Friday, 29 May 2020

More Than A Good Read - Nick Garlick

I don’t know if it’s just me, but I rarely sit and talk with friends about the books I’ve read. Not in depth. We pass tips back and forth: ‘You’ll like this’ or ‘Don’t go near that one in a lead-lined tank’. But actually sitting down together and spending 90 minute discussing the merits or defects of a particular book? Hardly ever.

And then I joined a book club.

We meet at this table once a month, in De Overburen, a cafe opposite the railway station in the Dutch town of Amersfoort. We always start off by talking about the book we’ve chosen, but it’s not long before the conversation veers off in all kinds of unexpected directions. That’s when the meetings get really interesting. Little Women prompted long discussions about how we expect stories to end. The Good Earth took us off into definitions of worldly success. We talked a lot about marriage after reading The Accidental Tourist. The Children Act got us going on the whole business of being alive.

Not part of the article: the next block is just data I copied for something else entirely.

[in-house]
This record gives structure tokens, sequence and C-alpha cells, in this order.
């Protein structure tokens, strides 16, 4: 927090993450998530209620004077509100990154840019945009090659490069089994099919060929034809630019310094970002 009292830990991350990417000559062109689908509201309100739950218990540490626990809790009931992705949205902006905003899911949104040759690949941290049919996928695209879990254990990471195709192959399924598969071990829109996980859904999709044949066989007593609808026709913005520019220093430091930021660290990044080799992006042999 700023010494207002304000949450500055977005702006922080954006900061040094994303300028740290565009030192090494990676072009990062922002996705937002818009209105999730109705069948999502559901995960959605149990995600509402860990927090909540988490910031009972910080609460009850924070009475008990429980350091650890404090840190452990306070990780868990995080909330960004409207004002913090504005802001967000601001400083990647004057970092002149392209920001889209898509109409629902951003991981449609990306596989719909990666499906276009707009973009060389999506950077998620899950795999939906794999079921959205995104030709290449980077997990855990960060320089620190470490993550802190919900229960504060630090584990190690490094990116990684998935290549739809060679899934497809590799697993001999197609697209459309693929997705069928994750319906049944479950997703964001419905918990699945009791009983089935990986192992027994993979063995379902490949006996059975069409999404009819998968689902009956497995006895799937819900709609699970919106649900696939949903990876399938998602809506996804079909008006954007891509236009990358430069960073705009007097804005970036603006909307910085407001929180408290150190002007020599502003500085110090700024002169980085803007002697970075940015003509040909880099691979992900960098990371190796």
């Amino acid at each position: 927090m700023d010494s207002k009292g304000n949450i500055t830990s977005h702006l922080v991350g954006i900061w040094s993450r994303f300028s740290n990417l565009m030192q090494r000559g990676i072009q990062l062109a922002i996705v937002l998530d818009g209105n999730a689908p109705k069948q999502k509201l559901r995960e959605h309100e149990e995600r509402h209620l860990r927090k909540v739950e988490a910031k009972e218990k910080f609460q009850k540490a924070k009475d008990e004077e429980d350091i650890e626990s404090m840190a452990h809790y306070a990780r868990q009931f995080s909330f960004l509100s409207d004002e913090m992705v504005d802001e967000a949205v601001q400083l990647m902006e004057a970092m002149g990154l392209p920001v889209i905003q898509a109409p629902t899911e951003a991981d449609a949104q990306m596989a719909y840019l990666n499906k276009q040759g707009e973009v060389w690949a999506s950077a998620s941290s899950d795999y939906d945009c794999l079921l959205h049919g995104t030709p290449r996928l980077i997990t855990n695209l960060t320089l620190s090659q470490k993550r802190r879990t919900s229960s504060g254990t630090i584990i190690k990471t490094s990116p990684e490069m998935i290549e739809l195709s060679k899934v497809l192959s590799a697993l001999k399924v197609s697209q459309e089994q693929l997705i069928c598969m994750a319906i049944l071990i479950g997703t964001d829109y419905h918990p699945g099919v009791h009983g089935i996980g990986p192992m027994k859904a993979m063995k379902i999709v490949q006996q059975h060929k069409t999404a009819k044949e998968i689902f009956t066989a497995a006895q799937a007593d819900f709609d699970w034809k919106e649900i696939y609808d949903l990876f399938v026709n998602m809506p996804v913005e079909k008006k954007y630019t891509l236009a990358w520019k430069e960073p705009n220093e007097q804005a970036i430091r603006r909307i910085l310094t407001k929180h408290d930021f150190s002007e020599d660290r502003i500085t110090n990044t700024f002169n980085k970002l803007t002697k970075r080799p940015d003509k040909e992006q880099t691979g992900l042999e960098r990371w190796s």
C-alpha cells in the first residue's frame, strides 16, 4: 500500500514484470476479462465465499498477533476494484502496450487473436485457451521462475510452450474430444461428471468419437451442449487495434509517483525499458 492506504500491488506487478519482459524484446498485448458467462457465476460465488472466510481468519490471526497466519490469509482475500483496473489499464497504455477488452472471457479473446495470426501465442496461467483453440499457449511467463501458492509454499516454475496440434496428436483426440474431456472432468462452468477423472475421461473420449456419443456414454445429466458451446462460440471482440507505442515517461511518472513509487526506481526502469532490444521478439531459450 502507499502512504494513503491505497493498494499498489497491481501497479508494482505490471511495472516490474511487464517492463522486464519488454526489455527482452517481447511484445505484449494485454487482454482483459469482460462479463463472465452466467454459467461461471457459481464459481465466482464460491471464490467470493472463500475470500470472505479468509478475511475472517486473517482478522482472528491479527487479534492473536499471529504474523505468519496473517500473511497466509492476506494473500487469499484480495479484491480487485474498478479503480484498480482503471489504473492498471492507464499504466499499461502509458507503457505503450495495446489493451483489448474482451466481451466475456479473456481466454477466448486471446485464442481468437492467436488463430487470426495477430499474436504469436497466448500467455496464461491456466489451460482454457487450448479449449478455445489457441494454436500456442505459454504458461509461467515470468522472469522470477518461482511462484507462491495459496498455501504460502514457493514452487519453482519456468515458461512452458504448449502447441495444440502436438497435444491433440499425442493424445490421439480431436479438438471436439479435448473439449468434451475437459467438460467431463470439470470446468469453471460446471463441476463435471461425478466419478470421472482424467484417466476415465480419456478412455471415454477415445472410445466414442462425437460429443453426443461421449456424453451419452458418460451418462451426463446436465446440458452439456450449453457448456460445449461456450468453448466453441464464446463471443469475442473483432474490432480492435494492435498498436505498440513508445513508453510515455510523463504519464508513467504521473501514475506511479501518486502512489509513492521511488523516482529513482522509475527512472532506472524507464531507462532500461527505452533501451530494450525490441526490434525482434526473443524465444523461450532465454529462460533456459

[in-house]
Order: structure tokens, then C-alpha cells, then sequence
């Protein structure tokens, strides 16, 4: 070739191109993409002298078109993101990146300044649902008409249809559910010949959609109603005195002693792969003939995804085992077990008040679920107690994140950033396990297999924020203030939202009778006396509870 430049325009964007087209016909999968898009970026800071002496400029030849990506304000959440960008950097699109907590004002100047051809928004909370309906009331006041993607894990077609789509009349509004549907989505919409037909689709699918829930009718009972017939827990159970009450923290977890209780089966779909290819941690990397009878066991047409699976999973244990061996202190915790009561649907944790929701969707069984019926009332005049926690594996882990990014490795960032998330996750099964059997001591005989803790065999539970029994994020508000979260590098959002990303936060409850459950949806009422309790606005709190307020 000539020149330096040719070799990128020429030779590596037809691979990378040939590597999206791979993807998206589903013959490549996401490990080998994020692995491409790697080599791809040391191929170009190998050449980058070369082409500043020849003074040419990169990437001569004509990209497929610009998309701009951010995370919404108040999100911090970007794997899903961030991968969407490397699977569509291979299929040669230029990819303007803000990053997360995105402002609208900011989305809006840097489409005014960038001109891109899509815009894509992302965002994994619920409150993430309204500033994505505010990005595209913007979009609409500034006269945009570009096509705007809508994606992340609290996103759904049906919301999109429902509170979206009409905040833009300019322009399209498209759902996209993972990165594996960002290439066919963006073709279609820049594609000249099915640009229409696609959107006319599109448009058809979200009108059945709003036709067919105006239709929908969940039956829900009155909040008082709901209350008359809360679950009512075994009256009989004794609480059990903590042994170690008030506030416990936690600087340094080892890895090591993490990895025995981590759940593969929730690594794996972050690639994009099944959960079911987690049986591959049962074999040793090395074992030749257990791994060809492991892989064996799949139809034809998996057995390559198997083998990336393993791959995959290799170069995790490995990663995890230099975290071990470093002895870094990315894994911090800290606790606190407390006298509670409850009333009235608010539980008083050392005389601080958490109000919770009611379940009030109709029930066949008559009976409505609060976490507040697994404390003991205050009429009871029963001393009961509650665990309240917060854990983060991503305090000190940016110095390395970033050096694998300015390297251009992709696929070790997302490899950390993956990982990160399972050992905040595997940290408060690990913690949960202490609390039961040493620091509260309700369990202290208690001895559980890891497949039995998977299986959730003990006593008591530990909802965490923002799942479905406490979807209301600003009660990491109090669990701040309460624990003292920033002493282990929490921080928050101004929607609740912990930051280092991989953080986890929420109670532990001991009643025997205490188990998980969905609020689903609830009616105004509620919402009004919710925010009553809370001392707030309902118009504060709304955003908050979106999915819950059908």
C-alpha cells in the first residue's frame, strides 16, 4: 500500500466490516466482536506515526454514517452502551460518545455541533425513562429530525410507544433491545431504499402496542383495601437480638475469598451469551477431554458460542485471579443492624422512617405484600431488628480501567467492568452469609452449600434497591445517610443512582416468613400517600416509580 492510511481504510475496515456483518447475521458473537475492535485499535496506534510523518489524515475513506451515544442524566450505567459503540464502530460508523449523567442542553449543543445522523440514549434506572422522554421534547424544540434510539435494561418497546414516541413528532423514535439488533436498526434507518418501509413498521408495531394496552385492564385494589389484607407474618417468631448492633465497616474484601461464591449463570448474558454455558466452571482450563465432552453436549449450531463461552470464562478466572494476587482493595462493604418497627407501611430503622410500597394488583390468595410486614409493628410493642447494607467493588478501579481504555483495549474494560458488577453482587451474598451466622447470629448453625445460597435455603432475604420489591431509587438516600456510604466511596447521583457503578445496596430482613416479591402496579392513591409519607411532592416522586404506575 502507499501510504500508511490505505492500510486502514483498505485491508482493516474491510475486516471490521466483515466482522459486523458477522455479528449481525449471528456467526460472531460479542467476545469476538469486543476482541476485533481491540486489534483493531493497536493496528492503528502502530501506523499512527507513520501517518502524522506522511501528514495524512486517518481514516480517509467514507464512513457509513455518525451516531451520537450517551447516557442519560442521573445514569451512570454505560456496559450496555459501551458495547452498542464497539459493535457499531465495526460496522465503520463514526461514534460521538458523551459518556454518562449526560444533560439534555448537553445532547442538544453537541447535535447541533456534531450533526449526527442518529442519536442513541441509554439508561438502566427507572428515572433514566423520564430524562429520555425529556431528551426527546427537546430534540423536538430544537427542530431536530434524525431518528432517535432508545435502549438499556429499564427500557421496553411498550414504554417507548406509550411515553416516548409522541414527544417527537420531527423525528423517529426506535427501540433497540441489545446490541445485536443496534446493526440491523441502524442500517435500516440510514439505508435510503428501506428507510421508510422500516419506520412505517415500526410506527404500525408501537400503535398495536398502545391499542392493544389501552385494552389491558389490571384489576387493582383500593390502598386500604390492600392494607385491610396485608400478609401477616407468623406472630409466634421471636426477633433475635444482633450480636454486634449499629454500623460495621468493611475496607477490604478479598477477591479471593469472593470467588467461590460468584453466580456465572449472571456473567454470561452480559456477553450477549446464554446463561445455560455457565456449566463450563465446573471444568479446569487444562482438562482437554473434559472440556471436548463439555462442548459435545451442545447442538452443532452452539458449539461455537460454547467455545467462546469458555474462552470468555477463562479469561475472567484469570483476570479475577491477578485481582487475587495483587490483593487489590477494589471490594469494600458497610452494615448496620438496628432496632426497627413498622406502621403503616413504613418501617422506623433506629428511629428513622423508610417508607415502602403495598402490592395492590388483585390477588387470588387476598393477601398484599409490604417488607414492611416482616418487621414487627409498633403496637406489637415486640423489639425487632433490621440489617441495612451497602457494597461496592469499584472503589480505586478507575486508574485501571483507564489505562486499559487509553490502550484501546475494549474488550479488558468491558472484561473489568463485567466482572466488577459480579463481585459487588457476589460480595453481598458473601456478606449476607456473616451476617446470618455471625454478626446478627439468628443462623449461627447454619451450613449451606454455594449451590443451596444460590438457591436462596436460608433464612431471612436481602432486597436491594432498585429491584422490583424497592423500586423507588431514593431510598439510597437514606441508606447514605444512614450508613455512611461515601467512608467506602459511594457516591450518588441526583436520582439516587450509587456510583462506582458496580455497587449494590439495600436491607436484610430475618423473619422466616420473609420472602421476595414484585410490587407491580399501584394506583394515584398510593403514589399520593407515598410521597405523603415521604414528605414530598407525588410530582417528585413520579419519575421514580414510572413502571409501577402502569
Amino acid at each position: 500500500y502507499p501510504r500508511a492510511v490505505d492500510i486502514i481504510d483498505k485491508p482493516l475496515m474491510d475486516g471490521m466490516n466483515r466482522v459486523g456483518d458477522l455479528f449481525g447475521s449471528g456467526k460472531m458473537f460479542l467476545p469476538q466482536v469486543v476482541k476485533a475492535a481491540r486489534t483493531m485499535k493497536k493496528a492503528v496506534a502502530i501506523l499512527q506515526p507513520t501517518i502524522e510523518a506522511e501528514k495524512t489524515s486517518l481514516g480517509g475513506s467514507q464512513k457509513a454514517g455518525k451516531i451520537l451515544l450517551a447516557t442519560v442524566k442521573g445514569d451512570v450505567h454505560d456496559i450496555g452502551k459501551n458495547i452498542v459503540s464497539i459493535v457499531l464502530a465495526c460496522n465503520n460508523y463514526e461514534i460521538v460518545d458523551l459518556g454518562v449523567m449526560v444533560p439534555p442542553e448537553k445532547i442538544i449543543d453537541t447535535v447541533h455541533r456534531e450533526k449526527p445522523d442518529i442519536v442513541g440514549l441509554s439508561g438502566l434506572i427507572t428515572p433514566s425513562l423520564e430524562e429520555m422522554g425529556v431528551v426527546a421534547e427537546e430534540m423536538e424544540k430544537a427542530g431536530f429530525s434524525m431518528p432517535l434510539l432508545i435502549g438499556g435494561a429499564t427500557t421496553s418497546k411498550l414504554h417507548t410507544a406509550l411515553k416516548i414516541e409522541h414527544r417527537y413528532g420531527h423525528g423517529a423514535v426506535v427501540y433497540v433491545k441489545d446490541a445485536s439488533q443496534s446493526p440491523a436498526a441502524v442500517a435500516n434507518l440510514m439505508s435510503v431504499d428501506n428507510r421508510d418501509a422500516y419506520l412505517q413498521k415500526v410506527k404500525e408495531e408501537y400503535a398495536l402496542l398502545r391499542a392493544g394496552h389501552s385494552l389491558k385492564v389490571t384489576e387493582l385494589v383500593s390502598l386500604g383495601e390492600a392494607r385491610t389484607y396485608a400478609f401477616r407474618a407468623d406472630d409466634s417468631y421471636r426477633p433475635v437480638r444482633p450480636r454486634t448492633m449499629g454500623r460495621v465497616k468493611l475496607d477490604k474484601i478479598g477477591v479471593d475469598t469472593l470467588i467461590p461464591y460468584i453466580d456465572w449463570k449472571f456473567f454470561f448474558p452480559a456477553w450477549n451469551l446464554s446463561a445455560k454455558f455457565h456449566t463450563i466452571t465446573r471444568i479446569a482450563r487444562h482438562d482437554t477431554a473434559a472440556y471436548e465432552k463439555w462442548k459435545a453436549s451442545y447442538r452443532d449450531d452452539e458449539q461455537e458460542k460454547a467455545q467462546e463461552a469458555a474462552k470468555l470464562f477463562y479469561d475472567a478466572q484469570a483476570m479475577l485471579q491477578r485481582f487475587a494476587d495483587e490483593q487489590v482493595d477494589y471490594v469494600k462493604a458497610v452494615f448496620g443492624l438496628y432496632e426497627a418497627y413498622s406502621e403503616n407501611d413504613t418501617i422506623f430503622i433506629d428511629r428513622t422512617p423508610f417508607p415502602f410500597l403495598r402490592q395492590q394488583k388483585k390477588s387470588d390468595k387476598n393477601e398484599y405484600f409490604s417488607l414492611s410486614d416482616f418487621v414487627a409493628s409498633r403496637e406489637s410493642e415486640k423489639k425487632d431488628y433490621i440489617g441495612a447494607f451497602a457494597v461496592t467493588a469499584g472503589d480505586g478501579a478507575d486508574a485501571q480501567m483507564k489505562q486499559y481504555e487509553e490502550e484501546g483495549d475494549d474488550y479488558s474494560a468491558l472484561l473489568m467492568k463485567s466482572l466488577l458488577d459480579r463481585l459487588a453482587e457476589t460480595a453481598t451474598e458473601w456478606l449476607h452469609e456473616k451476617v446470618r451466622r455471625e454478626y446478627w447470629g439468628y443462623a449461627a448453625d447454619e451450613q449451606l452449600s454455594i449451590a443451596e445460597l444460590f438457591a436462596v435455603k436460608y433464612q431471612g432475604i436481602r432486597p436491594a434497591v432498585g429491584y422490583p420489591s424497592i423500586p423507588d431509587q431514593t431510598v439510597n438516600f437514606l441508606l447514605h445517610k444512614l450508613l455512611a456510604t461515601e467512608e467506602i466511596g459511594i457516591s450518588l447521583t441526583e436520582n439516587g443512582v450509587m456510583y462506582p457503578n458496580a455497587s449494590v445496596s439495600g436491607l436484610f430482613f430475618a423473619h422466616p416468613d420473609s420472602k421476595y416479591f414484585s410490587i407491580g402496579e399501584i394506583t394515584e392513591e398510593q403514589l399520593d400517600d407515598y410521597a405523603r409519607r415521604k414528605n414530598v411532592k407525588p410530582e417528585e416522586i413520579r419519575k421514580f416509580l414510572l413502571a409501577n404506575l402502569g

(The one book we barely talked about at all was War and Peace. For such a massive tome, it inspired very little conversation. None of us had enjoyed it – and yes, we did all read it, all of it – and the overriding impression was of a chore accomplished. We just had a nice chat for an hour and a half.)

So the books provoke discussion. They get us thinking. And with nationalities ranging from South African to English, Indonesian to Dutch - and lately Russian – there’s a wealth of different experience to share. That’s one thing I like about the club.

The other is that it’s helped me follow a rule Neil Gaiman once offered writers: Read books you wouldn’t normally read. I think it’s one of the best pieces of advice I’ve ever heard. (Second only to Sinclair Lewis’ observation that the process begins by actually sitting down.) Seeing how writers outside my ‘comfort zone’ tackle a story has been enormously illuminating.

Ian McEwan has shown me how to compress narrative. Louisa May Alcott has warned me off adverbs. Tolstoy demonstrates – to me at least – that telling what happened isn’t half as effective as showing. And with apologies to Julian Barnes fans, I think there’s a limit to how oblique you can make an ending. (I still can’t work out what happened in The Only Story.)

And one last point: they’re almost as much fun on Zoom as they are in real life.

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